Plugging the skills gap to build a cloud-ready workforce

Necip Ozyucel, cloud & enterprise business solutions lead, Microsoft Gulf writes on the shortage of skilled job candidates to fill the growing number of cloud jobs, hindering the region’s ability to capitalise on the benefits of cloud

Tags: Cloud computingMicrosoft GulfUnited Arab Emirates
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Plugging the skills gap to build a cloud-ready workforce Cloud technology is already playing a significant role in Middle East by contributing to national development, noted Ozyucel.
By  Necip Ozyucel Published  July 18, 2017

Cloud is the new normal. Almost 80 percent of businesses are deploying cloud technology globally, and the International Data Corporation (IDC) estimates that cloud spending will exceed $500 billion by 2020.

Cloud technology is already playing a significant role in Middle East by contributing to national development, amplifying socio-economic growth, fostering innovation and improving service delivery.

However, there is a large shortage of skilled job candidates to fill the growing number of cloud jobs, hindering the region’s ability to fully capitalise on the benefits cloud technology offers.

In a new initiative, Microsoft is launching the Microsoft Cloud Society across the Middle East and Africa. The programme offers people working in the technology sector training, certification opportunities and face-to-face opportunities to meet with Microsoft cloud experts.

More cloud jobs than ever, but not enough skills to fill them

According to the Bayt.com Middle East Skills Gap Survey from May 2016, it is challenging for employers across the MENA region to find candidates with the required skills. This difficulty is accentuated when recruiting for senior positions, with seven in 10 respondents (70%) claiming they find it difficult to find candidates with the required skills. The situation seems to be slightly easier when recruiting for junior positions, although 49% of the employers surveyed still rate the hiring process as ‘difficult’.

The job market is tough these days with only 2 in every 10 companies surveyed searching for new employees. However, even with low demand, employers are having difficulty to find candidates with the required skills. The difficulty is accentuated with senior positions, with 39% of respondents claiming they find it ‘very difficult’ to find senior candidates with the required skills.

An IDC report showed that emerging networking technology skills, such as those required for cloud computing, mobility and virtualisation, accounted for 46.3 percent of the total networking skills gap in 2016.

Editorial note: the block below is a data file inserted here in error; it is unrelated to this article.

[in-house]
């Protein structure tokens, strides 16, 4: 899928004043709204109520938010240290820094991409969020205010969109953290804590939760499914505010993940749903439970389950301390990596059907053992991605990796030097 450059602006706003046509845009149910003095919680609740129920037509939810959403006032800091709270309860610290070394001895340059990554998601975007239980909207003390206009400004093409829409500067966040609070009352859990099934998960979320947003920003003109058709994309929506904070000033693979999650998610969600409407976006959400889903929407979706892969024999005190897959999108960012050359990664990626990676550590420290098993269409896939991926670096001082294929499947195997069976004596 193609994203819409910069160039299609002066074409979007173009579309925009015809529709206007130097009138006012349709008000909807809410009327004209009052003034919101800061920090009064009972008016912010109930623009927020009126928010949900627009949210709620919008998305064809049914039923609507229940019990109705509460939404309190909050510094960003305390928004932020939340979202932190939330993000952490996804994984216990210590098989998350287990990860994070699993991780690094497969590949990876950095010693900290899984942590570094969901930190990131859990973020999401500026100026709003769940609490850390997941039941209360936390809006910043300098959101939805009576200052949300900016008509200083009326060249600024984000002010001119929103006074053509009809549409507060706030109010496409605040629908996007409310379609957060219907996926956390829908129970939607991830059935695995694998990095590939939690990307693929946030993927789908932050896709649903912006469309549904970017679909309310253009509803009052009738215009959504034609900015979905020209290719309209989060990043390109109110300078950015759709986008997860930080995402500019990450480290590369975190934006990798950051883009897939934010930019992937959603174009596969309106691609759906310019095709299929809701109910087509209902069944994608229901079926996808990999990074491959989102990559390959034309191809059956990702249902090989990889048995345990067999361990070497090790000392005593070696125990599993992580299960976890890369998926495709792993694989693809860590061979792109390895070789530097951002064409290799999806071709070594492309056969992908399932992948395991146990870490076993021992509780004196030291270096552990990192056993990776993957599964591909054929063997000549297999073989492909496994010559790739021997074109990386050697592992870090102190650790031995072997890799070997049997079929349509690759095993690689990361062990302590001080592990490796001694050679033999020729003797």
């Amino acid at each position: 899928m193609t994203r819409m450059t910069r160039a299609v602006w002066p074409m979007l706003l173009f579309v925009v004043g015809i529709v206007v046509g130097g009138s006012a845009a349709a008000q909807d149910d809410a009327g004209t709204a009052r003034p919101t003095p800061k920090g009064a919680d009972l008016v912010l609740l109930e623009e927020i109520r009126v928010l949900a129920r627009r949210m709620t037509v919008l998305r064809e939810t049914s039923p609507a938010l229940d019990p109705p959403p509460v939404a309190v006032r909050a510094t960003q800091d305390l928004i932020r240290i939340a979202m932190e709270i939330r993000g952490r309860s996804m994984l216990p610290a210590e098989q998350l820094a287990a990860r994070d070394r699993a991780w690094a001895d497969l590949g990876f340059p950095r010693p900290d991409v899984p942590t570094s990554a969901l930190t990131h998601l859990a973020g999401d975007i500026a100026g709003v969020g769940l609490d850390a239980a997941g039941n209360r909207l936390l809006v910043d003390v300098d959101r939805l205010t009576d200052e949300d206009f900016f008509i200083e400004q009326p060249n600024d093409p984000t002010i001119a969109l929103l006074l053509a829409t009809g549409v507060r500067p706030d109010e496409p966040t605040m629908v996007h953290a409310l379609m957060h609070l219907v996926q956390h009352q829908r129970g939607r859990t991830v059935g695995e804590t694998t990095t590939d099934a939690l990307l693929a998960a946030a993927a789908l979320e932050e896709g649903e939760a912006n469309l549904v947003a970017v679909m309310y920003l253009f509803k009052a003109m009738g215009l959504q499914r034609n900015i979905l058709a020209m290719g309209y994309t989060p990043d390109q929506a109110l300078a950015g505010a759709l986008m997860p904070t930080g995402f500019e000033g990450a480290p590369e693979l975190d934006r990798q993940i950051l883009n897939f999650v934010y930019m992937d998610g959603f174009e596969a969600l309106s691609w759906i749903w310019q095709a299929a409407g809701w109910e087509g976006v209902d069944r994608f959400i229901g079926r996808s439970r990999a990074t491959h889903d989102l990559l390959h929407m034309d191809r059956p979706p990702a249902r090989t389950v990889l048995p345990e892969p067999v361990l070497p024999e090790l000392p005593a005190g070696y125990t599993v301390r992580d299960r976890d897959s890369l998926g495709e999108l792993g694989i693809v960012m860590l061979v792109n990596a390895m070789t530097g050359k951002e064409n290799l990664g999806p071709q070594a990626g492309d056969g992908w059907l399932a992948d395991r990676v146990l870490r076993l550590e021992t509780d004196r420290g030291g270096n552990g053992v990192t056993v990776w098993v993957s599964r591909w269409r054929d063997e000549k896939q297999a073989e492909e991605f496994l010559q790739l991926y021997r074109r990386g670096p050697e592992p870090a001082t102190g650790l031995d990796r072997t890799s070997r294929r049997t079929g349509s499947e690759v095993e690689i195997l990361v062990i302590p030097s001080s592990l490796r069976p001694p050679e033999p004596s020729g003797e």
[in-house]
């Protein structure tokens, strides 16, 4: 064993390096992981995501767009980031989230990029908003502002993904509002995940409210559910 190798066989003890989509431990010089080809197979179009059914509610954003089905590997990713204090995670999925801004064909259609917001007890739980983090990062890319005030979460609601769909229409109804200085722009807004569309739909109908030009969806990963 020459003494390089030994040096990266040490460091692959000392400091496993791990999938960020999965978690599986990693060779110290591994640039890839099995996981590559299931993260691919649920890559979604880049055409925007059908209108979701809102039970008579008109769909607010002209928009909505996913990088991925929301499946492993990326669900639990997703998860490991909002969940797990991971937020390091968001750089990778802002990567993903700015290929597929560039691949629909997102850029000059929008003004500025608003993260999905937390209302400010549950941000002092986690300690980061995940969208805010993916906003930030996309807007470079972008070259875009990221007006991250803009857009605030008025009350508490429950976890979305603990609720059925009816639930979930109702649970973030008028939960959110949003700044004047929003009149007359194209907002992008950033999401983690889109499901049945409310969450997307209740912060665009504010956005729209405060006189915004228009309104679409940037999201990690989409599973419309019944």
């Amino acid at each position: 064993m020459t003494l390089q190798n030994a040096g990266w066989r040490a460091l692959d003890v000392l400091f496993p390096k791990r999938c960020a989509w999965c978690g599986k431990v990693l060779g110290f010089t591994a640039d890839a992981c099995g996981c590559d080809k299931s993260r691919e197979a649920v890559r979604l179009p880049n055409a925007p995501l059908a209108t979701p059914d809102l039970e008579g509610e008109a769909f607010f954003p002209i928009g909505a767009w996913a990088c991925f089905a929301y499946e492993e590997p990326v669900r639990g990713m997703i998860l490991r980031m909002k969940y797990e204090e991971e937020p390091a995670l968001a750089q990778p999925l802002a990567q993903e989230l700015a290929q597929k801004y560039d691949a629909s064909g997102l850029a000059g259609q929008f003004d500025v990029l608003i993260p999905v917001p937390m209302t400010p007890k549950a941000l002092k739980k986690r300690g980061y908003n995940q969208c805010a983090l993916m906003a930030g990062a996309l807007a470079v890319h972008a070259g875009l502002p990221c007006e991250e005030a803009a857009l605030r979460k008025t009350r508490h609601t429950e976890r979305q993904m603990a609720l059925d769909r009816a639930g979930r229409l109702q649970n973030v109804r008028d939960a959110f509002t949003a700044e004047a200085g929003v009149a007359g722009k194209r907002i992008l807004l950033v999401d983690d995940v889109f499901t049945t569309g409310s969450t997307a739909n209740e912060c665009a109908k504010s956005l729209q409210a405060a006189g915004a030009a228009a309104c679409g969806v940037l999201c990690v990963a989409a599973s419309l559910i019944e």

A direct link between cloud skills and development

There has been rapid uptake of cloud solutions, with more than 60% of Enterprise IT organisations building hybrid clouds and purchase new or updated workload-centric cloud management solutions.

IDC predicts cloud IT infrastructure spending will grow at CAGR of 15.1% from 2014 to 2019, reaching $53.1B billion by 2019. By 2019, IDC predicts cloud IT infrastructure spending will be 46% of total expenditures on enterprise IT infrastructure.

As cloud adoption continues to increase, we also expect to see true democratisation of artificial intelligence, advanced analytics, IoT and block chain technology, all of which help foster innovation and growth.

Looking at the SME sector, the biggest obstacles for growth are lack of access to markets and finance. Using cloud services can provide easy and cost-effective ways of gathering data for small enterprises, with a view to supporting start-ups and SMEs through better business development services and access to finance, as well as boosting SME growth through strengthening business systems.

Having a cloud-savvy workforce is crucial to the bottom line of the company, and the development of the continent.

Closing the cloud skills and capabilities gap

To rectify this, it’s vital that we empower citizens with the skills needed to unlock demand and help drive more adoption and growth of the cloud.

It’s for this reason that Microsoft, through its Cloud Society, has made its Azure Skills training programme available to the Middle East and Africa. The aim is for IT workers at any level, from those accustomed to working with technologies on premises, to communities of Open Source professionals, to be cloud-ready.

The trainings and certifications run as a blend of scheduled and on-demand online courses, covering generalised and niche, cloud-focused subject areas for getting up to speed with the cloud.

A win-win for employees, businesses and the continent

There’s no doubt that skilled cloud professionals are highly sought after in today’s mobile-first, cloud-first world.  This certification gives potential cloud specialists the opportunity for career advancement, higher salaries and more interesting work.

Simultaneously, SMEs that employ these skilled professionals can fully embrace the cloud, giving them greater ability to decrease time-to-market for new ideas and projects.

The Middle Eastern region is poised to compete at a global level when it comes to cloud technologies. If we can equip ourselves with skilled IT workers to help us navigate this relatively unfamiliar territory, we will be equally well-positioned to grow our businesses and develop our economies to more effectively to compete on a global scale.

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